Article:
However at the same time that the article was published in the journal, extracts were used on a wall poster titled « Qui est la juif ? » ( Who is the Jew ? ) which Guerre Sociale published in defence of Robert Faurisson, a then obscure professor of literature with a taste for controversy, who was being ‘persecuted’ for declaring that the gas chambers had not existed…. Faurisson’s ‘victimisation’ by opponents of his views was compared in the title of this wall poster to the victimisation of Jews. Thus began the frankly bizarre love affair between small sections of the French ultra-left and Faurisson, echoes of which have continued to reverberate ever since.
The ‘intellectual’ mentor of this coupling was Pierre Guillaume, an ex-member of Socialisme ou Barbarie and Pouvoir Ouvriere who had founded the bookshop La Vieille Taupe, which from 1965 to its closure in 1972 provided a home to the section of the ultra-left milieu referred to above. In 1978, some years after the bookshop had closed and the milieu around it had largely dispersed, Guillaume became infatuated with Faurisson and subsequently revived the name La Vieille Taupe for a publishing house devoted to negationism. Today he is the principal negationist publisher in France. However if Guillaume was the messenger, La Guerre Sociale were the prime movers in disseminating the revisionist message within the French ultra-left in the early 1980’s.
Gilles Dauvé’s involvement with Guillaume and La Guerre Sociale before they began to support Faurisson has in recent years been used to brand him, unjustly, as a negationist like them. In reality, in 1983 the disagreements between Dauvé ( by then involved with the journal La Banquise ), and La Guerre Sociale, disagreements which included a rejection of their support for Faurisson, as well as a rejection of the type of ultra-leftist activism which La Guerre Sociale stood for, became public with the appearance of the article « Le roman de nos Origines » in La Banquise no. 2. ( It can be found – in French – at that link ). Along with a lengthy critique of Guillaume and La Guerre Sociale, it contains an interesting account of the origins of these currents in the French ultra-left. Dauvé’s more recent views on the ultra-lefts involvement with Faurisson and negationism can be found here and also here.
From French wikipedia:
À la fin des années 1970, des anciens militants de l’ultragauche font de la critique bordiguiste de l’antinazisme un de leurs chevaux de bataille. Cette « convergence » avec Robert Faurisson est marquée en 1978 par la rencontre de ce dernier avec Pierre Guillaume, co-fondateur de l’ancienne librairie La Vieille Taupe, fermée en 1972 et leur collaboration tout long des années 1980 pour défendre et propager des thèses négationnistes.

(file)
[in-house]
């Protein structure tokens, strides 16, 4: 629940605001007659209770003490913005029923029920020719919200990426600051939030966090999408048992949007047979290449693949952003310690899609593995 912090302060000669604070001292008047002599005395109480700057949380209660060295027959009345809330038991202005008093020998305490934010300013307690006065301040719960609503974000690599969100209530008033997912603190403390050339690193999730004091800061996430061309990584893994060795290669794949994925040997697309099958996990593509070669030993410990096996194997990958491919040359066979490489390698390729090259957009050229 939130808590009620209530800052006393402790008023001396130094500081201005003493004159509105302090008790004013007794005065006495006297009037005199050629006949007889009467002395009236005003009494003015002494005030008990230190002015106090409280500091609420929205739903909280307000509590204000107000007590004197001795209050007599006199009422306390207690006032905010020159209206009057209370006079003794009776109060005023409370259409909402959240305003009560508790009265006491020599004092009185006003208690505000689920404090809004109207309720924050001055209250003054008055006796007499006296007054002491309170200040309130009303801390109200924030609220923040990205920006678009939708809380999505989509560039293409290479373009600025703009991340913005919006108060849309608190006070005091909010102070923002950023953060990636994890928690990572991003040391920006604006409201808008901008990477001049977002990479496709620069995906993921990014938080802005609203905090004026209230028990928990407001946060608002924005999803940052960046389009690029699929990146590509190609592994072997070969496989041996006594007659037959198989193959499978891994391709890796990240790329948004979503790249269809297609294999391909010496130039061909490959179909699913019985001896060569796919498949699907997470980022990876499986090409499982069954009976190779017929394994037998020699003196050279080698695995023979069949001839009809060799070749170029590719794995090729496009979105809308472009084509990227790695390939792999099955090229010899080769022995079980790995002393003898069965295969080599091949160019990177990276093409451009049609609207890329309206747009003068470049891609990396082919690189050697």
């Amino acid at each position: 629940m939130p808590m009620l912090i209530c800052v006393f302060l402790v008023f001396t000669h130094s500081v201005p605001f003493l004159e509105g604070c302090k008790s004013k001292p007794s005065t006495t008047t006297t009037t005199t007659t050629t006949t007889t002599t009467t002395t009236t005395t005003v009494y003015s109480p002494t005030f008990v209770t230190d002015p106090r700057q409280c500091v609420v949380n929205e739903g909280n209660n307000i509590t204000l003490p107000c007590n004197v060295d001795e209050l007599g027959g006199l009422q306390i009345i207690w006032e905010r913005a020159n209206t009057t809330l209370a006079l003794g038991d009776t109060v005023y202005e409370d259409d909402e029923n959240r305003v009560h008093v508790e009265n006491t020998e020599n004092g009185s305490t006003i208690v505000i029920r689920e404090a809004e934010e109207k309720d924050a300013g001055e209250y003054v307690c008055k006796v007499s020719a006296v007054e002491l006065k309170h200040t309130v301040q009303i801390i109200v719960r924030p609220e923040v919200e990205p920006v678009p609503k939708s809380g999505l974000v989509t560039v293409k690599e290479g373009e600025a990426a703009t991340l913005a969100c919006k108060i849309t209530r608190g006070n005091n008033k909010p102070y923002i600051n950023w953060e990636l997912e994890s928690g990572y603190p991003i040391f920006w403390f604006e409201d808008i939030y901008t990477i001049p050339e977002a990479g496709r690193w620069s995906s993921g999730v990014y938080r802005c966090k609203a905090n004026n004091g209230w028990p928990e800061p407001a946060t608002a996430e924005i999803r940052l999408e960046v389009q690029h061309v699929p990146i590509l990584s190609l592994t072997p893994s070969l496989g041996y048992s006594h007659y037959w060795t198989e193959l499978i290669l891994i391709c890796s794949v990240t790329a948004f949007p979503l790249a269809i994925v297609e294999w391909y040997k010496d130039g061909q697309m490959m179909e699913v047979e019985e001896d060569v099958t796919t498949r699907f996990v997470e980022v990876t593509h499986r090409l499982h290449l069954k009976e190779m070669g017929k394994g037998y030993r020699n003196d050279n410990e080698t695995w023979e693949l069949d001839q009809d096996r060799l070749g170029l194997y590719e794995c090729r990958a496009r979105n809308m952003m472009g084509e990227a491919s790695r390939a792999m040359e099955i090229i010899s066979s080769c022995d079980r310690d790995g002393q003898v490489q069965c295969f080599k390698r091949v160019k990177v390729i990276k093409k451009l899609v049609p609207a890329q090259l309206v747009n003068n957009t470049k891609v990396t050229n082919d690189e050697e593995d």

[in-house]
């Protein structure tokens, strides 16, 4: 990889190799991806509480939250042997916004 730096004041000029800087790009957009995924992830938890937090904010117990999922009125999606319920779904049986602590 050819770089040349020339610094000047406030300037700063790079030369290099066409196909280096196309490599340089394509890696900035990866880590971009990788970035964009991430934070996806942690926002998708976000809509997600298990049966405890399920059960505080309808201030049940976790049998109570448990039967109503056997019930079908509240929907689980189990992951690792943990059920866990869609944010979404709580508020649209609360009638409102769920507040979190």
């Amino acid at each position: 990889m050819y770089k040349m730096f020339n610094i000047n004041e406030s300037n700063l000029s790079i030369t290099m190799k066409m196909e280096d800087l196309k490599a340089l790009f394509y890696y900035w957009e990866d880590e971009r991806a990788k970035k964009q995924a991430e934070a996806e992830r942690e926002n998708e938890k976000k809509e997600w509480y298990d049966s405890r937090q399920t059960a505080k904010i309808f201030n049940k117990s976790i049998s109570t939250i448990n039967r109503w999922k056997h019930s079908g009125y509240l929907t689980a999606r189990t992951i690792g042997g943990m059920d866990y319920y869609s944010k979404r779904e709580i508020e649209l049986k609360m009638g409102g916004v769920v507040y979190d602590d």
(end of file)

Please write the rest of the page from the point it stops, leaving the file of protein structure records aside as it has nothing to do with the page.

En avril 1977 avait paru le premier numéro de La Guerre sociale, une revue animée par Dominique Blanc et issue de King-Kong International (voir : Communisme de conseils). Le soutien d’une certaine « ultragauche » à Robert Faurisson commence en juin 1979 par la diffusion par La Guerre sociale à Lyon d’un tract intitulé « Qui est le Juif ? ». Un deuxième tract est intitulé « Les chambres à gaz hitlériennes sont-elles indispensables à notre bonheur ? ». Ces textes sont repris dans « Vérité historique et Vérité politique » un livre de Serge Thion publié aux éditions de La Vieille Taupe. Toujours en juin 1979, Un texte intitulé « De l’exploitation dans les camps à l’exploitation des camps » paraît dans La Guerre sociale. Il aurait été écrit initialement par Gilles Dauvé et corrigé par Pierre Guillaume. La Jeune Taupe, revue du groupe « Pour une intervention communiste », développe également les thèmes de l’ultragauche faurissonienne à partir de 1980.
Un tract, « Notre Royaume est une prison », est distribué à 60 000 exemplaires le 4 octobre 1980. Plusieurs “groupes” ont participé à la rédaction de ce tract qui s’appuie sur l’ouvrage de Serge Thion et plagie dans certaines phrases le discours de Faurisson : « Les amis du Potlatch », « Le Frondeur », le « Groupe Commune de Crondstadt », le « Groupe des travailleurs pour l’autonomie ouvrière », « La Guerre sociale », « Pour une intervention communiste » (certains de ces groupes étant par ailleurs inconnus). À la suite de ce tract, Libération publie Le 25 octobre « la gangrène », un texte de militants de la première Vieille Taupe comme Jacques Baynac et Belà Elek qui s’en prennent à cette gangrène faurissonienne qui gagne rapidement sinon l’extrême gauche, du moins des individus dont on pourrait penser que leur passé était une garantie. Plusieurs textes collectifs dénoncent ces agissements négationnistes : une tribune publiée en octobre 1980 dans Libération par Jacques Baynac, ancien de la première Vieille Taupe et d’autres militants de l’« ultragauche » et en 1992 le texte « Les Ennemis de nos ennemis ne sont pas forcément nos amis », texte signé également par un certain nombre de militants « ultra-gauche ».
48 Jean-Patrick Manchette, « Alerte aux gaz ! (Contribution à la critique d’une idéologie ultra-sinistre) », Charlie hebdo, no 519, 22 octobre 1980 ; chronique reprise dans son livre Les yeux de la momie, pages 287-293.
49 Valérie Igounet, Histoire du négationnisme en France, Éditions du Seuil, Paris, 2000, p. 232
50 Igounet, op. cit., p. 280
51 Igounet, op. cit., p. 283
52 Igounet, op. cit., p. 284
53 Igounet, op. cit., p. 293-294